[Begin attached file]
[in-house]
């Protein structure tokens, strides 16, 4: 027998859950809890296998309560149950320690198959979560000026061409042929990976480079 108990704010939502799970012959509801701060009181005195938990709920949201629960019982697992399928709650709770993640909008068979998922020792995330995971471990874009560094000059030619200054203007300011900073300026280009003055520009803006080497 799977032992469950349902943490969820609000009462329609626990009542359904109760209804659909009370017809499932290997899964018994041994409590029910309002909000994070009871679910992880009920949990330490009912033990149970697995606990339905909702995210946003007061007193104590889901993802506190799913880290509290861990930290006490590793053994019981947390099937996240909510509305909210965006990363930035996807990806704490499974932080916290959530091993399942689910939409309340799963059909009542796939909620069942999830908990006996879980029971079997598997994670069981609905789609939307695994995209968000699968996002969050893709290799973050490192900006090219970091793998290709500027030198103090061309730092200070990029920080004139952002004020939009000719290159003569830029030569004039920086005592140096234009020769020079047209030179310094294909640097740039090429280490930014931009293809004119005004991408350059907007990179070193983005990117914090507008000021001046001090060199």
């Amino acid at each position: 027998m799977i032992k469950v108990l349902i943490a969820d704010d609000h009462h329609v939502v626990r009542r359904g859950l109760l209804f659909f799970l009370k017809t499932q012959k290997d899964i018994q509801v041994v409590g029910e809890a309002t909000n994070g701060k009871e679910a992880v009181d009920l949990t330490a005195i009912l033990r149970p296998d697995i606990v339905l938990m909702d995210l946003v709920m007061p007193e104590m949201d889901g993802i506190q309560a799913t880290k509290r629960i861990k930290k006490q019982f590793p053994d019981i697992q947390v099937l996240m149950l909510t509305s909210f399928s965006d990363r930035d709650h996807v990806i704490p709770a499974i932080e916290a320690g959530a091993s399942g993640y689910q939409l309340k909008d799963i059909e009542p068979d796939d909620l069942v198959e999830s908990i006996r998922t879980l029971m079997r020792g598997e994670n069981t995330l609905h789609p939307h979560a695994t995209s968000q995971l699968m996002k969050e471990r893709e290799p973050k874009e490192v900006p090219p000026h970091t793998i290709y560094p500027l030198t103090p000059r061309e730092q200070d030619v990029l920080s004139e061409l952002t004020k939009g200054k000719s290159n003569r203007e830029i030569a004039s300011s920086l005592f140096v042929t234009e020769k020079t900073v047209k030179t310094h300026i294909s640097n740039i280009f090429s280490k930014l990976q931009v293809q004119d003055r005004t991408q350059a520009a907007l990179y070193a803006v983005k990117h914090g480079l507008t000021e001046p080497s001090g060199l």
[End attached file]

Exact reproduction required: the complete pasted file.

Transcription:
[in-house]
């Protein structure tokens, strides 16, 4: 027998859950809890296998309560149950320690198959979560000026061409042929990976480079 108990704010939502799970012959509801701060009181005195938990709920949201629960019982697992399928709650709770993640909008068979998922020792995330995971471990874009560094000059030619200054203007300011900073300026280009003055520009803006080497 799977032992469950349902943490969820609000009462329609626990009542359904109760209804659909009370017809499932290997899964018994041994409590029910309002909000994070009871679910992880009920949990330490009912033990149970697995606990339905909702995210946003007061007193104590889901993802506190799913880290509290861990930290006490590793053994019981947390099937996240909510509305909210965006990363930035996807990806704490499974932080916290959530091993399942689910939409309340799963059909009542796939909620069942999830908990006996879980029971079997598997994670069981609905789609939307695994995209968000699968996002969050893709290799973050490192900006090219970091793998290709500027030198103090061309730092200070990029920080004139952002004020939009000719290159003569830029030569004039920086005592140096234009020769020079047209030179310094294909640097740039090429280490930014931009293809004119005004991408350059907007990179070193983005990117914090507008000021001046001090060199």
């Amino acid at each position: 027998m799977i032992k469950v108990l349902i943490a969820d704010d609000h009462h329609v939502v626990r009542r359904g859950l109760l209804f659909f799970l009370k017809t499932q012959k290997d899964i018994q509801v041994v409590g029910e809890a309002t909000n994070g701060k009871e679910a992880v009181d009920l949990t330490a005195i009912l033990r149970p296998d697995i606990v339905l938990m909702d995210l946003v709920m007061p007193e104590m949201d889901g993802i506190q309560a799913t880290k509290r629960i861990k930290k006490q019982f590793p053994d019981i697992q947390v099937l996240m149950l909510t509305s909210f399928s965006d990363r930035d709650h996807v990806i704490p709770a499974i932080e916290a320690g959530a091993s399942g993640y689910q939409l309340k909008d799963i059909e009542p068979d796939d909620l069942v198959e999830s908990i006996r998922t879980l029971m079997r020792g598997e994670n069981t995330l609905h789609p939307h979560a695994t995209s968000q995971l699968m996002k969050e471990r893709e290799p973050k874009e490192v900006p090219p000026h970091t793998i290709y560094p500027l030198t103090p000059r061309e730092q200070d030619v990029l920080s004139e061409l952002t004020k939009g200054k000719s290159n003569r203007e830029i030569a004039s300011s920086l005592f140096v042929t234009e020769k020079t900073v047209k030179t310094h300026i294909s640097n740039i280009f090429s280490k930014l990976q931009v293809q004119d003055r005004t991408q350059a520009a907007l990179y070193a803006v983005k990117h914090g480079l507008t000021e001046p080497s001090g060199l």